AI Competes Against College Students In Essay Writing Exercise

Can an AI language model write an essay good enough to get a passing grade from a human college professor? The online college resource EduRef recently decided to find out with an experiment using the AI language model GPT-3.

“We hired a panel of professors to create a writing prompt, gave it to a group of recent grads and undergraduate-level writers, and fed it to GPT-3, and had the panel grade the anonymous submissions and complete a follow up survey for thoughts about the writers.”

How’d the AI do? Not great, not terrible.

GPT-3 was tasked with writing papers on a number of topics, including research methods, U.S. history, law, and creative writing. While it scored a C or better in the first three topics, somewhat comparable to human participants, the AI failed outright at creative writing.

Some of the critiques of the AI’s work included “being vague, too blunt, and awkward.” In the case of creative writing, the grading professor commented that the paper contained “a lot of telling instead of showing,” and felt the anonymous “writer” didn’t make good use of the five senses. One critique mentioned a lack of citations:

“Started strong by following reasonable plan of explanation and following prompt, but then digressed. Some awkward writing; poor conclusion. No references provided.”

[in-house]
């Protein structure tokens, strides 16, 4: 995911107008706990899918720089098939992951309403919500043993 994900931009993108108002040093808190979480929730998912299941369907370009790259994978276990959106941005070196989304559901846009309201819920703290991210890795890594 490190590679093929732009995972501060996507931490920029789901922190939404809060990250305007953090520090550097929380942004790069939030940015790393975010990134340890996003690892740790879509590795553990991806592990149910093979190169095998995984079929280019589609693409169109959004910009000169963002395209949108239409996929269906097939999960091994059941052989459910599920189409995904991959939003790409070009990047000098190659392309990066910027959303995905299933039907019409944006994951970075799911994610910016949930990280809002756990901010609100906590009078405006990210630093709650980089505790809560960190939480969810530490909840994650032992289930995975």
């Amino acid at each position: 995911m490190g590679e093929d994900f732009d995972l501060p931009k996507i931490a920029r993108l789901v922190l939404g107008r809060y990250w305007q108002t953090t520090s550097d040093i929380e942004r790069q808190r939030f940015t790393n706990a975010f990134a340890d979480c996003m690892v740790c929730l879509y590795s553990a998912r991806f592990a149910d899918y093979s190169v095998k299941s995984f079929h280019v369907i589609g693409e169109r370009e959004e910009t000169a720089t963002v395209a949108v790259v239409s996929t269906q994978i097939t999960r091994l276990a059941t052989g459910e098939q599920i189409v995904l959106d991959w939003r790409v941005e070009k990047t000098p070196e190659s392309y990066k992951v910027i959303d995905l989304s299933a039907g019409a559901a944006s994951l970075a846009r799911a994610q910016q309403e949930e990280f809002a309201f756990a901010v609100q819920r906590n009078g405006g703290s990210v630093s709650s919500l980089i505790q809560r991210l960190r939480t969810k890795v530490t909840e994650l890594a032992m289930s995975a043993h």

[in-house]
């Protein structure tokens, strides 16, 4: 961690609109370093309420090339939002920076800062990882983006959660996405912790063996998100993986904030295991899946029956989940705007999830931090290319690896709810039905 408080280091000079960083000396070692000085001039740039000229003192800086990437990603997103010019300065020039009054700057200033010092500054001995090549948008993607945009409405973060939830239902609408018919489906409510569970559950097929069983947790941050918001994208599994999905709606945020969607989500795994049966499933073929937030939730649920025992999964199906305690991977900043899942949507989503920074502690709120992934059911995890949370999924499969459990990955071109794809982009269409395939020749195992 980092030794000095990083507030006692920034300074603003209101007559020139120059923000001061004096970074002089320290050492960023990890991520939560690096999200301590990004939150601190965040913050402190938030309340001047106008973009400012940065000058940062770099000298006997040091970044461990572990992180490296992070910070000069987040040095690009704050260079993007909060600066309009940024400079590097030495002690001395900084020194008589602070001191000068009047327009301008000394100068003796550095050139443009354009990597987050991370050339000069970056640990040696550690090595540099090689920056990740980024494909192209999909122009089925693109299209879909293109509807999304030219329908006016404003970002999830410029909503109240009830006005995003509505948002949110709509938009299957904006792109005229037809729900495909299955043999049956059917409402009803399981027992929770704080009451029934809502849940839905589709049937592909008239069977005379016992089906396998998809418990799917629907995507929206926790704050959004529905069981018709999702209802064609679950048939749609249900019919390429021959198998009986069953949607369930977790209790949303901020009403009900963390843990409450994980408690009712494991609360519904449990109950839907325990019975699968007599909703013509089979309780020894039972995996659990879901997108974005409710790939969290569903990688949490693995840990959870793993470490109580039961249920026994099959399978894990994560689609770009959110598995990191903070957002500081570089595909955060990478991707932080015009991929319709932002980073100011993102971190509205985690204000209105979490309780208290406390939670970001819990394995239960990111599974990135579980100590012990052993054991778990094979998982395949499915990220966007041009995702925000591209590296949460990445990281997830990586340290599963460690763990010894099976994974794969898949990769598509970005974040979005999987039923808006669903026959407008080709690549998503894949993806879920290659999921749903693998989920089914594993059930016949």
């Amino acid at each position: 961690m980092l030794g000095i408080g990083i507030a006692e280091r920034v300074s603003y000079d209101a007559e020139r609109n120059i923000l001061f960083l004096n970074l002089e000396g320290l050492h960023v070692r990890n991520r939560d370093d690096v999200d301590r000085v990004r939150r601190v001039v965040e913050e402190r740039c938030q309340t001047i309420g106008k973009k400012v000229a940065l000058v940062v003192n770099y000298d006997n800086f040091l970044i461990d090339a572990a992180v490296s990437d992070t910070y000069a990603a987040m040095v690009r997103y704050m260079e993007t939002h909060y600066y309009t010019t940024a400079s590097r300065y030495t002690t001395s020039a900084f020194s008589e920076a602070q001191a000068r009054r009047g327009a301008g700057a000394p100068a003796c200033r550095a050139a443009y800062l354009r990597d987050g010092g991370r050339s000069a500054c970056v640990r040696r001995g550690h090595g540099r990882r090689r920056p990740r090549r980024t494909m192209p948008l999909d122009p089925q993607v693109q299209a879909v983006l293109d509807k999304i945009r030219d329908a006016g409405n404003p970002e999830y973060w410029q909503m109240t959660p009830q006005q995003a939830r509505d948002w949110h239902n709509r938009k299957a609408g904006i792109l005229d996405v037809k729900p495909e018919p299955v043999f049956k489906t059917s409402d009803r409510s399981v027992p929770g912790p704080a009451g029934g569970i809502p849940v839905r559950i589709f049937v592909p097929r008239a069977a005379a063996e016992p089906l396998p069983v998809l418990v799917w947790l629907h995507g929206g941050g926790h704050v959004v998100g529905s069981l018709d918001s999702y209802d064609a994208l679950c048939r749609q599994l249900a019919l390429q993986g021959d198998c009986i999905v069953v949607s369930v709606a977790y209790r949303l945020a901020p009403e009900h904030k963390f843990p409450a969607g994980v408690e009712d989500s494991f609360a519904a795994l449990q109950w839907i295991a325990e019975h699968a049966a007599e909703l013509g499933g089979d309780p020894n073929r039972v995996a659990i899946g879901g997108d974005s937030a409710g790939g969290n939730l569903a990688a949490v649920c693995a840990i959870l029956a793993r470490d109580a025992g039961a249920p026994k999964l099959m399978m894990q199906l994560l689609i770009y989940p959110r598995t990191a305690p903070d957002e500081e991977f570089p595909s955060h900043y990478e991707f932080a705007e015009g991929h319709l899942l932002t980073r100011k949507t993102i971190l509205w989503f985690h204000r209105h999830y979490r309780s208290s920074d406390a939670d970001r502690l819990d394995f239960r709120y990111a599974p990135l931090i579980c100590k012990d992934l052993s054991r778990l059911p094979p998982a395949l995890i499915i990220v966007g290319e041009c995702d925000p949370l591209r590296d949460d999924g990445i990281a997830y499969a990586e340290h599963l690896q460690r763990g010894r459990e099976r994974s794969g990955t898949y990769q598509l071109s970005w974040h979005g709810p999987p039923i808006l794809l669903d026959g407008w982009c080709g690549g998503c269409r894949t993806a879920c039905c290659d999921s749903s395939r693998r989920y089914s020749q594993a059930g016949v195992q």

Sounds human enough to me!

Limitations aside, the one thing GPT-3 really had going for it was raw speed. While it took human participants an average of three days to complete their papers, the AI finished each in 20 minutes or less. Creative writing, its worse subject, took the longest. According to EduRef, the GPT-3 output was also “lightly edited for length and repetition,” so it wasn’t a perfect experiment.

Their conclusion, for now, is that GPT-3 is a great leap toward the creation of AI-generated human-like content, but it still has a ways to go. However, they do point out that educators of the future may have to be wary of just who is writing those assignments, and whether or not a crafty AI may be lending their students a virtual hand.


Rob Schwarz

Writer, blogger, and part-time peddler of mysterious tales. Editor-in-chief of Stranger Dimensions. Might be a robot.

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